It must be kept in mind that even in fearing God one must be careful to stay within the bonds of moderation, so that it should not make one lose all hope in the mercy of God; since losing one's hope in the mercy and compassion of God is itself a great sin. The Quran says:

....And who despairs of the mercy of his Lord save those who are astray? (15:56) 

If the fear of God has been taken to such an extreme, then it must be counterbalanced with raja' or hope in the mercy of God; for, with the aid of the two wings of hope and fear an individual can ascend to the highest levels of human perfection. The Quran refers to this point in these words:

Tell My servants I am the All-Forgiving, the All-Compassionate, and that My chastisement is the painful chastisement. (15:49-50)

2. Self Depreciation or Inferiority Complex

This vice, caused by cowardice, is a condition that results when an individual lacking courage to interfere positively in important matters fails to carry out his social responsibilities such as persuading others to perform righteous action and forbidding them from evil deeds.

Treatment of this disease is the same as that which was described in the case of cowardice. The individual affected by this moral vice should know that a true believer in God is never subjected to disgrace, and that God has bestowed honour and dignity on the believer. The Holy Quran says:

....honour belongs to Allah and to His messenger and the believers .... (63:8)

There is a tradition which says:

God has assigned to the believer the duty to [suffer] everything except humiliation of his own self.

The characteristic opposite of self-depreciation is strength of character and self-respect; that is, one should acquire a temperament which is unaffected by anything pleasant or painful, either praise or blame. Imam al-Baqir (A) has been quoted as saying:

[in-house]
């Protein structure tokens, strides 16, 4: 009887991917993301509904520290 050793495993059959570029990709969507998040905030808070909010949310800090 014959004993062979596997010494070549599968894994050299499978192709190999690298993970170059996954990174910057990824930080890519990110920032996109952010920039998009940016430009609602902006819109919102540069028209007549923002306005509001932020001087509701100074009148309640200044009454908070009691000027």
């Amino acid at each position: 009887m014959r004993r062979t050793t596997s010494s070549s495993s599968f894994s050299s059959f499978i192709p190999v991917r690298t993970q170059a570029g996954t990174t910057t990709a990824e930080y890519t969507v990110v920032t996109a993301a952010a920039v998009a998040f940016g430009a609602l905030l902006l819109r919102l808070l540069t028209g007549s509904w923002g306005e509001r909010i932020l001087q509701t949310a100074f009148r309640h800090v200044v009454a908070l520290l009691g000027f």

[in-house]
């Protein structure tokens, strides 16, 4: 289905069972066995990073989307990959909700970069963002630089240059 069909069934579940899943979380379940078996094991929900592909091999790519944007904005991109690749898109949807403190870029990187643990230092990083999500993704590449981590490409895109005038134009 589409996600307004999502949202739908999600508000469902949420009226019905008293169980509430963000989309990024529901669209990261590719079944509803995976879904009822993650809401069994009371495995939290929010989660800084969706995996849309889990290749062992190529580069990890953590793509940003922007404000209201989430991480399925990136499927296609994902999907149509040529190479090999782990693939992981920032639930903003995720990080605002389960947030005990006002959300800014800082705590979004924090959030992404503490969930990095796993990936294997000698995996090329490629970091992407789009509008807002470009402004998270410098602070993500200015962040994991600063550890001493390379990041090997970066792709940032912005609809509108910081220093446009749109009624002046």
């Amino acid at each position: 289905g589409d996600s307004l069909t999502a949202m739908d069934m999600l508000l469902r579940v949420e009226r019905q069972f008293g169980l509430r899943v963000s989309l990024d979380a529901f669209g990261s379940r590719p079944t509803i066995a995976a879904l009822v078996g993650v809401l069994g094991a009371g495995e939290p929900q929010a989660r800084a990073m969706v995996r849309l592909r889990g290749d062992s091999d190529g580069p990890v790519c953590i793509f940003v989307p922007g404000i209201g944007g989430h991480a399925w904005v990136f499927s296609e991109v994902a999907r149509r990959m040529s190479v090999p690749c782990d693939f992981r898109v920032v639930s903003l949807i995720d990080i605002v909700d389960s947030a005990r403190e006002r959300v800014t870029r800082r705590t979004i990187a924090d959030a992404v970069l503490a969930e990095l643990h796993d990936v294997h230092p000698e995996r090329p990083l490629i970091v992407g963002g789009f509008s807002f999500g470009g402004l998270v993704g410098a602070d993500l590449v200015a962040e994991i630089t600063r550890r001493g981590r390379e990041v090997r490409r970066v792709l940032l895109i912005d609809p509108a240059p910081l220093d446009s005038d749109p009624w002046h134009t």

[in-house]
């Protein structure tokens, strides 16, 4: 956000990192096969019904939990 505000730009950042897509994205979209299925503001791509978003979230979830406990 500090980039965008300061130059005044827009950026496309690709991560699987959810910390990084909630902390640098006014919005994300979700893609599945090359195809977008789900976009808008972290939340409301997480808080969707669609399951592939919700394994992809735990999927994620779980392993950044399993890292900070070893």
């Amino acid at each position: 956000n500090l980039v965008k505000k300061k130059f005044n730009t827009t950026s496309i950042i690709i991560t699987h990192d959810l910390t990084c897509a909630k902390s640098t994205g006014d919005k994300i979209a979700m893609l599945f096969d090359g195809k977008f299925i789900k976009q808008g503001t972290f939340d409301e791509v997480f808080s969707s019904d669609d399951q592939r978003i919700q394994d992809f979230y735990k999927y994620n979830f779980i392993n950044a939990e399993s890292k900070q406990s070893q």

A true believer is firmer than a mountain.

In another tradition, he has been quoted as saying:

God has bestowed on the believer three qualities: honour in this world and the Hereafter, salvation in both the worlds, and fear of him in the hearts of the oppressors.

3. Diffidence

It means a feeling of inferiority which results in not making an effort to reach the heights of perfection open to the human being, and being content with lower and rudimentary attainments.

This is one of the consequences of self-depreciation. Its opposite is the trait of confidence, which is willingness to make effort in order to attain felicity in this world and the next and to attain perfection. The virtue of confidence is brought about by spiritual qualities of steadfastness, courage, and self-respect. Its treatment is subsidiary to that of the disease of cowardice, which is the mother of all vices in this class.